The juices are cold pressed and unfiltered, capturing the freshest flavors and nutrients (heating juice to pasteurize it for shelf stability eliminates some nutrients and flavor).

    It’s pretty close to eating strawberries, rich in vitamin C (eight berries contain 140% of the U.S. recommended daily allowance) and polyphenols, powerful antioxidants. Health science research indicates that the polyphenols in strawberries play a major role in helping to regulate blood sugar response—good news for people with type 2 diabetes.

    Enjoy a glass of chilled soup. Mix it with club soda or clear spirits (gin, tequila, vodka). Use it as a base for fruit soup, adding a mound of mixed diced fruits to the center of the bowl. Churn it into sorbet or freeze into granita.

    In addition to plain and strawberry-apple juices, Red Jacket Orchards also Blackcurrant Apple, Grape Apple, Raspberry Apple along with Apricot Stomp (pure apricot nectar, no apple juice), Tart Cherry Stomp, Apple Cider and Spiced Apple Cider.

    Discover more at


    TIP OF THE DAY: Red, White & Blue Soft Drinks & Cocktails


    Drink red, white and blue for July 4th. Photo
    courtesy Herradura Tequila.


    You can turn any clear drink into a July 4th cocktail or mocktail, as Herradura Tequila has done with its “Red, White & Blueberries” Cocktail.

    Just start with a clear spirit or mixer, layer on other flavors (clear liqueurs, coconut water, etc.)

  • Club Soda
  • Mineral Water
  • Seven-Up/Lemon Lime Soda
  • Tonic Water
  • Gin, Tequila or Vodka

    Ingredients For 1 Drink

  • 1½ ounces silver/blanco tequila
  • 2½ ounces coconut water
  • ¼ ounce agave nectar
  • ½ ounce lime juice
  • Ice cubes
  • Optional: crushed ice
    For Garnish

  • Blueberries and raspberries


    1. PLACE berries and crushed ice in the glass.

    2. COMBINE drink ingredients in a cocktail shaker. Shake and strain into the glass.

    Find more cocktail recipes at


    PRODUCT: Veri Soda, Organic & Low Calorie

    When “natural” isn’t good enough for you, go all the way. That’s what the makers of Veri Organic Soda did, creating a line of USDA certified organic and low-calorie soda (the first organic and low calorie line), sweetened with organic cane sugar and organic stevia.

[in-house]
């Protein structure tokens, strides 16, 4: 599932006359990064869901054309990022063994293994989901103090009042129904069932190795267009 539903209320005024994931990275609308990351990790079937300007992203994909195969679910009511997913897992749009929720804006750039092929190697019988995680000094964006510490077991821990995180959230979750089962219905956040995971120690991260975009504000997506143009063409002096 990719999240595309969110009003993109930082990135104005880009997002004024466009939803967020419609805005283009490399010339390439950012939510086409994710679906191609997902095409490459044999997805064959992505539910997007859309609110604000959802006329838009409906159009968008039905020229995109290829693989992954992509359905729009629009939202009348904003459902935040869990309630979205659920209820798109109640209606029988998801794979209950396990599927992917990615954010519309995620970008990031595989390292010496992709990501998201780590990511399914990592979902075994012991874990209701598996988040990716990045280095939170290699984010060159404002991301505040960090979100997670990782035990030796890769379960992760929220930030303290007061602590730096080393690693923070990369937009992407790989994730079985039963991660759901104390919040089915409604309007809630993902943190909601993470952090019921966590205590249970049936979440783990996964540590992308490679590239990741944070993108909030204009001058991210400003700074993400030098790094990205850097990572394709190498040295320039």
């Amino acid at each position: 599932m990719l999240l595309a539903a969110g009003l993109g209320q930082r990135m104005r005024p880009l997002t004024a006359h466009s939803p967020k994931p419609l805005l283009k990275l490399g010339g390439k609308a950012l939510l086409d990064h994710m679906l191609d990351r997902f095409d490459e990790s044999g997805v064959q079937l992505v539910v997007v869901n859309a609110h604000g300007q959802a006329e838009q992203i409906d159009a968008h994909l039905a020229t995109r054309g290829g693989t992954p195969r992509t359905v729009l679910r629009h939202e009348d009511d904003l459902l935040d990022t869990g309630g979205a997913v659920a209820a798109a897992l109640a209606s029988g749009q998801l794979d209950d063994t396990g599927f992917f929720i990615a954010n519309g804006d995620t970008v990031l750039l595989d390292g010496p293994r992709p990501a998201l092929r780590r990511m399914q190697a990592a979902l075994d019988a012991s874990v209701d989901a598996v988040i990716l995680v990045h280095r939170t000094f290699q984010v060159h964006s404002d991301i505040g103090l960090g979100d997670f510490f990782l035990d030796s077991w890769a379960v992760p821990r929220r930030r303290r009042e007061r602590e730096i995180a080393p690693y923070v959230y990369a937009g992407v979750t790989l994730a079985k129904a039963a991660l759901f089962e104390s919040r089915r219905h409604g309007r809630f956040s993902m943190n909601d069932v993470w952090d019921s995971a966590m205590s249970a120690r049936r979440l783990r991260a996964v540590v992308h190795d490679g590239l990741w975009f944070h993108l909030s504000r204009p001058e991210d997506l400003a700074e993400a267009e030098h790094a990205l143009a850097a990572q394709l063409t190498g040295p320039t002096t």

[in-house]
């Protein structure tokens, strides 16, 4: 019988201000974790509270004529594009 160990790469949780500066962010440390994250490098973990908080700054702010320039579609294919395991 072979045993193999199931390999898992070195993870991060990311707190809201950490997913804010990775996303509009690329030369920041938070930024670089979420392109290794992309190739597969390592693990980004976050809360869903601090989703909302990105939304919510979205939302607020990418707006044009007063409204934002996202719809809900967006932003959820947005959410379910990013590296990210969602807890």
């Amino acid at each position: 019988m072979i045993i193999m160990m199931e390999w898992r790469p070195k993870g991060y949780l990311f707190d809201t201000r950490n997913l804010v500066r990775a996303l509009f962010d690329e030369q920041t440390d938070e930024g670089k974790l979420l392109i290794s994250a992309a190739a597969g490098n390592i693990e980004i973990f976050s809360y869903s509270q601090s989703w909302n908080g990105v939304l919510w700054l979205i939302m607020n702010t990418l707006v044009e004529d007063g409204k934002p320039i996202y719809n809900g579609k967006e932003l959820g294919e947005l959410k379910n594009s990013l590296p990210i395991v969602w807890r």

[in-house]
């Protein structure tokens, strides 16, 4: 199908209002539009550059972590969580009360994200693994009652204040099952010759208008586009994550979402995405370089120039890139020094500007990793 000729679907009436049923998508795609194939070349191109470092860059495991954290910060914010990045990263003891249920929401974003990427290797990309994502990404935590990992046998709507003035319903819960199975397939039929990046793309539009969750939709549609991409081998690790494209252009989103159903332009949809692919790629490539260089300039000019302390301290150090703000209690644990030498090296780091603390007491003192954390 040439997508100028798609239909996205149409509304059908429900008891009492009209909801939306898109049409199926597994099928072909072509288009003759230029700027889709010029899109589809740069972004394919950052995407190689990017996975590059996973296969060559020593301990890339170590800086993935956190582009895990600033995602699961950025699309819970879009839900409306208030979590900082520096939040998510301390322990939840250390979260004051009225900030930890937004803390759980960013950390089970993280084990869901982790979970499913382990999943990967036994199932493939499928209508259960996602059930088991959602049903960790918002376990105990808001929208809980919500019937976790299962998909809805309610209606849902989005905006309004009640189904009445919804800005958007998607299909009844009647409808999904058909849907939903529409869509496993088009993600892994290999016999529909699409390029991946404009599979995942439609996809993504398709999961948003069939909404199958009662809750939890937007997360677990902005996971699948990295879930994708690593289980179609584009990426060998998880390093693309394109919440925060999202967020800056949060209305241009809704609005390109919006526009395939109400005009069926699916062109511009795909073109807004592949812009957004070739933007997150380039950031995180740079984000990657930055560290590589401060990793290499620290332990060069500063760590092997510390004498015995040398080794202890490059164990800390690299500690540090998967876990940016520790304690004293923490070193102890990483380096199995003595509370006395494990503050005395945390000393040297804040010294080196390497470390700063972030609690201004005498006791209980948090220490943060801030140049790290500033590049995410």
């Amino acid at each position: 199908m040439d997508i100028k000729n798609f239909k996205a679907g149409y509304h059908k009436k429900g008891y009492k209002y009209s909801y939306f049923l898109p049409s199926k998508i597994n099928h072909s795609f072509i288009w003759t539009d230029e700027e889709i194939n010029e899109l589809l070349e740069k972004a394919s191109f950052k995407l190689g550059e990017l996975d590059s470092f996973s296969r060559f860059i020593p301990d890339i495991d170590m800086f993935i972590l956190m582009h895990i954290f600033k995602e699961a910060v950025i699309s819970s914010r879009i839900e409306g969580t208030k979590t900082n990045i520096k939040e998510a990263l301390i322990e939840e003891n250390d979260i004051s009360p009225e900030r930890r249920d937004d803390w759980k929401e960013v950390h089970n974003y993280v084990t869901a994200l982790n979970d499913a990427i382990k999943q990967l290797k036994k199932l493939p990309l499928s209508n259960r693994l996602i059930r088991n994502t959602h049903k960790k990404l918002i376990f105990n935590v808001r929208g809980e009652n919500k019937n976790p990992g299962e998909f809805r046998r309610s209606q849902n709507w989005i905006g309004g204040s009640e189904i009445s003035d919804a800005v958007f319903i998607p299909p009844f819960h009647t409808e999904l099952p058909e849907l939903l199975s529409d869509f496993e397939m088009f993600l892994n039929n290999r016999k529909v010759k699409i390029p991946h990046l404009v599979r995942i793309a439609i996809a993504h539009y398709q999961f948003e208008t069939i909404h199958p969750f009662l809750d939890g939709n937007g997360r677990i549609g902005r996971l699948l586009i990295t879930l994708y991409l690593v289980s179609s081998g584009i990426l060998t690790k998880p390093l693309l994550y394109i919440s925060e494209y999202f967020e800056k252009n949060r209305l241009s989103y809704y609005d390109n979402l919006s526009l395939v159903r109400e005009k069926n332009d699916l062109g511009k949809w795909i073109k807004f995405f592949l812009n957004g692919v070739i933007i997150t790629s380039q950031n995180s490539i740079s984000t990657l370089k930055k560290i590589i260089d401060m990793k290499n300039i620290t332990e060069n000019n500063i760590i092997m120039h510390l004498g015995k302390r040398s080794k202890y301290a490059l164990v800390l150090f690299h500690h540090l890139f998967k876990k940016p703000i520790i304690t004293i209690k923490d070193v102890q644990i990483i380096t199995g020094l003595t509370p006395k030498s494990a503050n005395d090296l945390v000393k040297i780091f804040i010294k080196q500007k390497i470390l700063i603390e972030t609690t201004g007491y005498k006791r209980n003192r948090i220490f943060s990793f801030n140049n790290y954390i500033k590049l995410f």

It’s very flavorful soda with modest calories, no artificial ingredients and no added chemicals.

    What you do get are bright and refreshing flavors, the four most popular: Cola, Ginger Ale, Lemon-Lime and Orange. At 60 calories per 12-ounce serving, they’re half the calories of conventional sodas.

    The brand uses a blend of organic cane sugar and organic stevia to deliver just the right amount of sweetness.



    Three of the four Veri flavors, just 60 calories a can. Photo courtesy Veri Soda Company.


    If you’re ready to swap out your standard soda or cocktail mixer for a healthier version, try Veri Soda. We enjoyed every flavor.

    The Veri Soda Company company is a Climate Neutral organization (net zero carbon footprint—more information) and committed to Non GMO ingredients.

    You can use the form on the company website to find a retailer near you.

    In the interim, head to for:

  • Veri Cola
  • Veri Lemon Lime
  • Veri Ginger Ale
  • Veri Orange


    TIP OF THE DAY: Orange Blossom Water


    Orange blossom water is a by-product of
    distilling orange blossoms for oil. Look for
    the Cortas brand. Photo courtesy Cortas.


    June 27th is National Orange Blossom Day. The small, white, delicate blossoms, once a favorite flower in bridal bouquets, are used to make orange blossom water (also called orange flower water), a clear, aromatic by-product of the distillation of fresh bitter orange blossoms.

    While the distillate, orange blossom oil*, is used in perfumery, the orange blossom water, delicately scented like the flowers and not the fruit, is used as a calming personal and household fragrance. It is added to skin toners, bath water and spritzed from an aromatizer onto fabric and into the air (our grandmother sprayed it on sheets when ironing).

    And it’s used in foods and beverages, today’s focus. You can add orange blossom water to:

  • Baked goods and desserts: cakes and cookies, candies and confections, custards and puddings, scones…and also in crêpe or pancake batter. It pairs well with almond, citrus, cream and vanilla and cream, lemon and other citrus flavors vanilla.
  • Cocktails and beverages: in mineral water, the Ramos Gin Fizz, café blanc (recipe below) and orange blossom mint lemonade.
  • Middle Eastern, North African and Indian recipes (add some to couscous!).
    You can buy a bottle in some specialty food stores, Greek and Middle Eastern markets and online. The Cortas brand, from Lebanon, is a favorite among those who use a lot of orange blossom water.


    *Used to make perfume, the oil is called neroli oil. In 1680, Anne Marie Orsini, the Italian duchess of Bracciano and princess of Nerola, introduced to orange blossom perfume. She so loved the spicy aroma with sweet and flowery notes that she used the fragrance to perfume everything—her bath, her clothes, her household furnishings. The fragrance became named for her (but we found no explanation of why it’s called neroli, not nerola). The fragrance was also a favorite in the court of Elizabeth I of England.